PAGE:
Now, let's add the rule itself. For illustration purposes, we'll allow the user called 'jdoe' to execute less on all Linux clients in the enterprise.

In my test, I used "ADSI Edit" again. Just right-click the SUDO container, select "New->Object" and then you should see sudoRole in the list of objectClasses. Create the rule based on the syntax described in the sudoers.ldap man page; as an example, I created a rule that allows the user called "jdoe" to run less, for instance to be able to inspect system log files.

dn: CN=lessrule,OU=sudoers,DC=DOMAINNAME,DC=LOCAL
objectClass: top
objectClass: sudoRole
cn: lessrule
distinguishedName: CN=lessrule,OU=sudoers,DC=DOMAINNAME,DC=LOCAL
name: lessrule
sudoHost: ALL
sudoCommand: /usr/bin/less
sudoUser: jdoe

The username of the user who is allowed to execute the rule is stored in the sudoUser attribute. Please note that the username must be stored non-qualified, which is different from the usual username@DOMAIN (or DOM\username) syntax used in Windows.For a more detailed description of how the sudo rules in LDAP work, refer to the sudoers.ldap manual page.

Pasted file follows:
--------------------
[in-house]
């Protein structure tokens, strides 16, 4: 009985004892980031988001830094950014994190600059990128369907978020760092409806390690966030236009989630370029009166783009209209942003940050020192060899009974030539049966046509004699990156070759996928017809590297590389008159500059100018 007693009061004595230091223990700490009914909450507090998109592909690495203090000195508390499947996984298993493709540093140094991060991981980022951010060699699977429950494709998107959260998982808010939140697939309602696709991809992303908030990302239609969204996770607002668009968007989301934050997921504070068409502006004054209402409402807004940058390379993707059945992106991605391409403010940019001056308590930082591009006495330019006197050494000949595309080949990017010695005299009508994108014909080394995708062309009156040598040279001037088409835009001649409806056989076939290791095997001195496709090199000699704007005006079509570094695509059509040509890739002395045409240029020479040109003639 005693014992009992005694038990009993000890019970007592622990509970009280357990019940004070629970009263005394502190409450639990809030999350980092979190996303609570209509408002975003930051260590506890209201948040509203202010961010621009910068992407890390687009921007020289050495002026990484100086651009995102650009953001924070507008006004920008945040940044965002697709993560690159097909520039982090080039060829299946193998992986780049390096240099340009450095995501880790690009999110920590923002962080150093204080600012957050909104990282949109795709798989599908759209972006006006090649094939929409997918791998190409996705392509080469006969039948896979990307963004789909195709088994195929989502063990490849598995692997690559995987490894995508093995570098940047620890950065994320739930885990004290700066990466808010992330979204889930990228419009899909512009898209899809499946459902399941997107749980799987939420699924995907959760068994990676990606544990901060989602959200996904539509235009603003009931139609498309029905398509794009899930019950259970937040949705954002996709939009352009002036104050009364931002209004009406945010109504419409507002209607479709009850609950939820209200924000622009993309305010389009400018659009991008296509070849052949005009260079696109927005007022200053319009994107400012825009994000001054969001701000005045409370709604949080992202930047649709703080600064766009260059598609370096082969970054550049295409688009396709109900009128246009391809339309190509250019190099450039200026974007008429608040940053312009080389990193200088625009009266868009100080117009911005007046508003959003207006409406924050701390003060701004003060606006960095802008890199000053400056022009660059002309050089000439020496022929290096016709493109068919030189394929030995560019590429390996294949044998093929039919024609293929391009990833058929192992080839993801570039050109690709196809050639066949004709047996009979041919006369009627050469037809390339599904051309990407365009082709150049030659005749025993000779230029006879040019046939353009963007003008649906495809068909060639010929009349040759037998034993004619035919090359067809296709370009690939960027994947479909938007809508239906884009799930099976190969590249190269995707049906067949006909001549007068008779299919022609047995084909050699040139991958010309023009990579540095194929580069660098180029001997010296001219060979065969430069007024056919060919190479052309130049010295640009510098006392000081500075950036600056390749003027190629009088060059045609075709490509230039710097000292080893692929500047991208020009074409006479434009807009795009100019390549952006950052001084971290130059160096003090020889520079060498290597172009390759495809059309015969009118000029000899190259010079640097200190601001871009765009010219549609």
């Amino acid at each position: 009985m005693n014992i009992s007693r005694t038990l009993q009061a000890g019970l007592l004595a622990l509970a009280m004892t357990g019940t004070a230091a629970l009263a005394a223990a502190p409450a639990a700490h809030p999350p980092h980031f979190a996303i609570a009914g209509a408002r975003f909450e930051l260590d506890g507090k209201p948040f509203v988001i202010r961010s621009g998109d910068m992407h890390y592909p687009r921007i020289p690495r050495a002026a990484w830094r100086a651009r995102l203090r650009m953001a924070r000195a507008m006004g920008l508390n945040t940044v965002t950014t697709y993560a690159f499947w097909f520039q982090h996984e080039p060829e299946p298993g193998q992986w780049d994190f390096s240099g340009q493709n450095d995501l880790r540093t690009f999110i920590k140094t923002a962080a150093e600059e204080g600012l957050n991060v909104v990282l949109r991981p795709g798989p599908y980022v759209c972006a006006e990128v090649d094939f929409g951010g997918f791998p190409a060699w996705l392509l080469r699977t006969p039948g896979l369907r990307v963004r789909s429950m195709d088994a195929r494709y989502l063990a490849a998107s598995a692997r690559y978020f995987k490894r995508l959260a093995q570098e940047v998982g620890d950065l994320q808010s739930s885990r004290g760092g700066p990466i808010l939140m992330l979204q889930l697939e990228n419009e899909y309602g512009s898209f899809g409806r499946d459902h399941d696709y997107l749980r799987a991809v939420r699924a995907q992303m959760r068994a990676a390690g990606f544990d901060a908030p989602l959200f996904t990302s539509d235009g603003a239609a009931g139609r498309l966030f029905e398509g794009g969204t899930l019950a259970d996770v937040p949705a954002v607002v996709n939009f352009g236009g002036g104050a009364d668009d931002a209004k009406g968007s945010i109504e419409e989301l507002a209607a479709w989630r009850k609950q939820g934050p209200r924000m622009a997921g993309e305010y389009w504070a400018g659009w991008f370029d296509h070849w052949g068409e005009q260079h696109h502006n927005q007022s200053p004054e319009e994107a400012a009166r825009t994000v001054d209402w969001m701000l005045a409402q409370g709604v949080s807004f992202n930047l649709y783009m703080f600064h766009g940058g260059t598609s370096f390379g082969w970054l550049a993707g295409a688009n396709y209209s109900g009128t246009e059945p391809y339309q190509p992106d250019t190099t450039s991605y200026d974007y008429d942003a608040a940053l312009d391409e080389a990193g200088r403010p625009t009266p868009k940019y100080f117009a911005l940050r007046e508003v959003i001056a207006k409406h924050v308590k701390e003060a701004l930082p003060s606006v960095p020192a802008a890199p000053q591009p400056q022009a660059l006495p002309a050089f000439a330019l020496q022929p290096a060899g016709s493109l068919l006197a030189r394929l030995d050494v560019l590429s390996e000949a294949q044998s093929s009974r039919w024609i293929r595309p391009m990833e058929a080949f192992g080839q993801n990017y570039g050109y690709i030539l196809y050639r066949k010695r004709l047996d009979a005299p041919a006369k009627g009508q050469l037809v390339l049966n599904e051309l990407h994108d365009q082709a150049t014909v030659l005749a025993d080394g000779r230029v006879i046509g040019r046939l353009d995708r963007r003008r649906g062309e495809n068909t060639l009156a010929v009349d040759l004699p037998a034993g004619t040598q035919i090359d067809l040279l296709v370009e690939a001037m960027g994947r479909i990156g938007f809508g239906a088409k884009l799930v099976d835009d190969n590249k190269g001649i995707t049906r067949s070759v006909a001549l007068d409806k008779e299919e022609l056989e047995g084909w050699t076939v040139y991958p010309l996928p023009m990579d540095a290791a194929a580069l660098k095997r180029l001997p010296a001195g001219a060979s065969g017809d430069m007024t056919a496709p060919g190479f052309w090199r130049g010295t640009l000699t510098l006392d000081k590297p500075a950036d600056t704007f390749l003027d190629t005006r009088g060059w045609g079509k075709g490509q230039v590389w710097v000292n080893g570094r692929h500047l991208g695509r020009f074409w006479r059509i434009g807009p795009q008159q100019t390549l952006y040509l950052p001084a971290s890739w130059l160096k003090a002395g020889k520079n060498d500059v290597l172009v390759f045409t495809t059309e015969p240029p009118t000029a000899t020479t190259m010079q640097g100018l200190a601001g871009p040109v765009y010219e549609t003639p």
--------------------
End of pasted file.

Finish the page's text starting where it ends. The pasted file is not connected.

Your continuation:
The client configuration involves minor modifications to two configuration files. First, edit /etc/nsswitch.conf and append 'sss' to the 'sudoers:' database configuration:

sudoers: files sss

If the sudoers database was not present in nsswitch.conf at all, just add the line as above. This modification would allow SSSD to communicate with the sssd with the libsss_sudo library.
Finally, open the /etc/sssd/sssd.conf file and edit the [sssd] section to include the sudo service:

services = nss, pam, sudo

Then just restart sssd and the setup is done! For testing, log in as the user in question ("jdoe" here) and run:

sudo -l

You should be able to see something like this in the output:
User jdoe may run the following commands on adclient:
(lcl) /usr/bin/less

That's it! Now you can use your AD server as an centralized sudo rules storage and the rules are cached and available offline with the SSSD.